Don’t get stressed

Stress amongst employees is costing UK businesses increasing amounts. Edmund Tarbutt finds intermediaries can profit from de-stressing their clients\' workforces

One man’s poison can be another man’s meat, which is why proactive IFAs should be looking to capitalise on the growing problem of workplace stress, a problem that the Health and Safety Executive says currently affects a staggering one in five UK workers.

The exact cost of stress to the nation’s economy is hard to assess because it is difficult to distinguish between stress caused at work and stress caused at home. Boundaries between stress and other related issues such as anxiety and depression are extremely blurred. But recent research by The Sainsbury Centre for Mental Health estimates the total cost to employers of mental health problems generally amongst their staff is nearly 26 billion a year. This equates to 1,035 for every employee in the UK workforce.

Colin Micklewright, head of business development for income protection at Canada Life, says “This is probably the best time in my 25 years in group risk for genuine new business opportunities for IFAs on the back of stress related issues. The Government welfare reforms due to come into effect this October are likely to be a major driver as they will make State benefits more difficult to obtain and a significant number of benefit claims are for stress-related conditions. Businesses of all sizes are increasingly realising that stress can be a major source of absenteeism and that they need help, and well informed IFAs are well placed to assist them in some areas.”

There are some parts of the stress jigsaw towards which IFAs can make little direct contribution. For example, amongst the most important factors in determining whether stress problems develop are a company’s culture and the quality of its management. Good managers and a positive working environment give you stimulus, not stress.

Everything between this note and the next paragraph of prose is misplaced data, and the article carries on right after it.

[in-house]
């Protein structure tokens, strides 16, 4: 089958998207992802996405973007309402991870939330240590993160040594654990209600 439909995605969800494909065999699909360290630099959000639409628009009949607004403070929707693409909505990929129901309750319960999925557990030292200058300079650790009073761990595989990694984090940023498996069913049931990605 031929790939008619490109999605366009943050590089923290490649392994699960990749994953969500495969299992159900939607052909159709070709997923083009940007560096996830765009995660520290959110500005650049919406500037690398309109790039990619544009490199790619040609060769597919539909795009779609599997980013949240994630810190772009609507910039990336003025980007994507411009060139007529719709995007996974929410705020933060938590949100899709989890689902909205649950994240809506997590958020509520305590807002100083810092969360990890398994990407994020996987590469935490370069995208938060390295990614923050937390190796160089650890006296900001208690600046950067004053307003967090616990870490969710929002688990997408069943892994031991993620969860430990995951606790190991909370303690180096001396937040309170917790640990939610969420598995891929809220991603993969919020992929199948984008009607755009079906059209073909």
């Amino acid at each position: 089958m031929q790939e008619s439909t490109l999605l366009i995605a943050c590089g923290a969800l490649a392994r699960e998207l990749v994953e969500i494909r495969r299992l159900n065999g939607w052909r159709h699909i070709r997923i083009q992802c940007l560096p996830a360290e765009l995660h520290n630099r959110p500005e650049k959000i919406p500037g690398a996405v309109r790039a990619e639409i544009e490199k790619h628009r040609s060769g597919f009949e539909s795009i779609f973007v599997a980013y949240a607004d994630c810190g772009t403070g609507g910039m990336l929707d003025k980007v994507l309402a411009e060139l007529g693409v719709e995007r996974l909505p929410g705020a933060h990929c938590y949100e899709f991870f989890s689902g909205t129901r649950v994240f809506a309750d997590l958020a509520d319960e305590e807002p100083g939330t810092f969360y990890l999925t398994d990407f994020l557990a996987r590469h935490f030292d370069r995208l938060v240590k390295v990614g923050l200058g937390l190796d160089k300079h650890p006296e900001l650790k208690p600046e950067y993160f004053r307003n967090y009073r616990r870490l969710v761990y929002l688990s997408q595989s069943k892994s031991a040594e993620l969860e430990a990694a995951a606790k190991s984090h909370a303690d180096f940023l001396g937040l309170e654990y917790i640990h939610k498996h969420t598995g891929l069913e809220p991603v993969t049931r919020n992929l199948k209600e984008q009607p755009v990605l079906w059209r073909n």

Professor Mike O’Donnell, chief medical officer at Unum, says “The fundamental point is that the better you treat people the more you get out of them. A lot of experts would say that the discussion has moved away from work being the source of ill-health to it being a positive experience. There is a realisation that the most hazardous form of work is far less hazardous than being out of work.”

But IFAs can certainly help their clients by referring them to useful sources of information on the issue, and in doing so could pave the way for recommending products and services on which they can earn commission. Many experts feel that the starting point should be to make sure that clients are familiar with the HSE’s stress guidelines (which can be downloaded from “www.hse.gov.uk/stress/”). These revolve around management standards which look at six key areas of work that, if properly managed, can help reduce work-related stress: demands, control, support, relationships, role and change. Ann Dougan, marketing director at Cigna HealthCare, says “The HSE guidelines show you what you need to think about as an employer and IFAs should familiarise themselves with them. They should also check with clients to see if they have a written stress management policy in place, and these steps could open up discussions about wellness programmes and other products that IFAs can sell to help reduce stress problems.”

Many providers of specialist services that assess the extent of workplace stress and provide management training on how to deal with it do not pay for introductions from intermediaries. National provider Health & Case Management (HCML), is, however, prepared to negotiate commission deals on its range of services.

HCML can conduct and collate the results of stress audits, which involve asking all staff to complete a questionnaire. Based on these results, it can then identify hot spots and recommend other procedures. It can also provide consultancy advice on areas such as flexible working and written stress policies and can provide line managers with training in identifying stress in team members and in stress management techniques to assist them.

Karen Hunt, employment services manager at HCML, says “Solutions don’t have to be hugely expensive and the cost depends on the issues involved. For an SME it could be anything from a couple of hundred pounds if we just liaised with HR to a couple of thousand pounds if we did training, We can review workplaces and workforces and assist with keeping people in work and in getting them back to work when they are already suffering from stress, which includes advising managers on how to conduct return to work meetings.”